PAINTING RIVErS FROM SOURCE TO SEA
Streams, rivers and estuaries have always been a rich source of inspiration when it comes to my paintings. From unnamed moorland streams, rivers such as the Erme, Dart, or Exe to vast open estuaries have, over the years, provided plenty of painting opportunities. I love ‘em!
So I was particularly delighted when the excellent Crowood Press commissioned me to write a book about how I paint rivers.Right from day one I decided that they only way for me to approach the project was to share with the reader as openly and freely as I could as much as I know about the painting of rivers in watercolour; no secrets, nothing hidden, making it as accessible as I could.
It was important to share not just the practical side of how I paint, but to reveal the thinking behind how I paint as well, the ‘hidden ingredients’. I wanted to share my inspirations, materials, working methods, tricks and techniques, with some carefully selected paintings broken down into a sequence of step by steps, becoming a meaningful addition to the watercolour bookshelf. And all this to be crammed in to 156 pages! For example do you know what ‘counterchange’ is and how to use it?
November at Newton and Noss
Counterchange is the term used by artists to describe dark shapes drawn against light shapes or light shapes against dark. It’s a useful device to provide interest and clarity to passages within the painting. Within the watercolour ‘November at Newton and Noss’, counterchange has been used to depict some of the masts on the boats. The masts being painted in a darker tone when set against the lighter mud of the estuary, and lighter in tone when crossing the darker toned trees of the hills. This effect is not confined just to the world of painting, once you are aware of the principles of counterchange you will be aware of how just how often it appears in the natural world. (Painting Rivers From Source to Sea p154).
It’s been a challenge, taking far longer than I thought it would, with other projects being pushed aside in order to enable me to put as much as I could into this book. But I hope that if you, like me, enjoy painting rivers then this book will widen your knowledge and help your development as a painter. Or if you are just beginning to ‘dip’ your toe into watercolour painting then I can offer you some helpful and constructive insights that will guide you on your way.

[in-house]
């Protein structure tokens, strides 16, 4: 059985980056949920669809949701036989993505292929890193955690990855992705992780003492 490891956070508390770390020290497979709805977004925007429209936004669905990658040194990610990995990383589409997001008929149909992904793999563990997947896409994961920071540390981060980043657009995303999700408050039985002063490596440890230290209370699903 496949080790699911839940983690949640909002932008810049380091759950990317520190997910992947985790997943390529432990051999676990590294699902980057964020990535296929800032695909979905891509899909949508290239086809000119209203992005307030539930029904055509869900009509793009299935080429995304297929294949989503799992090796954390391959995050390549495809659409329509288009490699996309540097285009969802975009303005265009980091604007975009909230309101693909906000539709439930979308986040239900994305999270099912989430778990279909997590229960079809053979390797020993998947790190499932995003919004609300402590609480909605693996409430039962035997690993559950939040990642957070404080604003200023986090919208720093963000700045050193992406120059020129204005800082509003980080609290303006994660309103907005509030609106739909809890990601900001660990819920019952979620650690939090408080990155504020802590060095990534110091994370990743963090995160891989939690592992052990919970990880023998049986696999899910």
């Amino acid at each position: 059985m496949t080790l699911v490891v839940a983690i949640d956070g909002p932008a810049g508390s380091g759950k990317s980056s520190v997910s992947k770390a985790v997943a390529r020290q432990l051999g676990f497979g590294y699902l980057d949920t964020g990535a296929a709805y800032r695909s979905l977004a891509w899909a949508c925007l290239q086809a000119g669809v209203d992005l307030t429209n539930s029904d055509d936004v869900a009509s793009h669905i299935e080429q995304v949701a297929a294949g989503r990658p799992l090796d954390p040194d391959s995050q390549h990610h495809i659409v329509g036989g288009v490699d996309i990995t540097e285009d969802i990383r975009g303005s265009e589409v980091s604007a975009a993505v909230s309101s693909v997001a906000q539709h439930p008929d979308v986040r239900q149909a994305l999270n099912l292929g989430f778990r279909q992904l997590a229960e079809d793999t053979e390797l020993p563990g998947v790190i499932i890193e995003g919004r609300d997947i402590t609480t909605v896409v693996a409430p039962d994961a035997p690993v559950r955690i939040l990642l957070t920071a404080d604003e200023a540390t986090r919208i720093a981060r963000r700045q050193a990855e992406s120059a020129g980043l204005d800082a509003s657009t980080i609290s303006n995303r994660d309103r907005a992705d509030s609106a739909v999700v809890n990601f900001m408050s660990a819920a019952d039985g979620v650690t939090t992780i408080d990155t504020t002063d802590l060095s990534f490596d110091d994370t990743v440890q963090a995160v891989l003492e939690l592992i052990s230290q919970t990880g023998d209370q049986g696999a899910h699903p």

But above all I hope you find it both enjoyable and useful. Happy painting!
An example of a step by step sequence, Chapter 8.
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Painting Rivers From Source to Sea - the Blurb on the Back
by Rob Dudley
Rivers can be enchanting or exciting, but are always absorbing. they provide a myriad of painting opportunities for the artist. Focusing on watercolour - one of the most direct mediums - this practical book explains how to paint a river and capture its life, light, movement, colour and interest. With over 200 images, Rob Dudley shares his methods, techniques and ideas to make this beautiful book a must-have for all landscape and en plein air artists.
- Explains each stage of painting: inspiration and focus, sketching and information gathering, planning and painting.
- Advises on how to paint water so that it captures the colour, shape and tone of light and reflections
- Looks at the various moods and characters of rivers - from the early streams and cascades through to strong, busy waterways and finally to the tidal estuary, where the river meets the sea
- Instructs on how to bring a painting to life by including the features of the river - the boats, the wildlife, people and bridges
- Finished paintings, examples and step-by-step sequences are used throughout to support detailed instruction
Rob Dudley is an experienced artist and well known for his riverscapes. He is inspired by the beauty of the landscape, particularly where light falls on water, and has an abundance of scenes to paint from his home near Dartmoor. He has lived, painted, taught and exhibited in Devon for over twenty years, and runs Moor to Sea Arts with his wife Siân Dudley.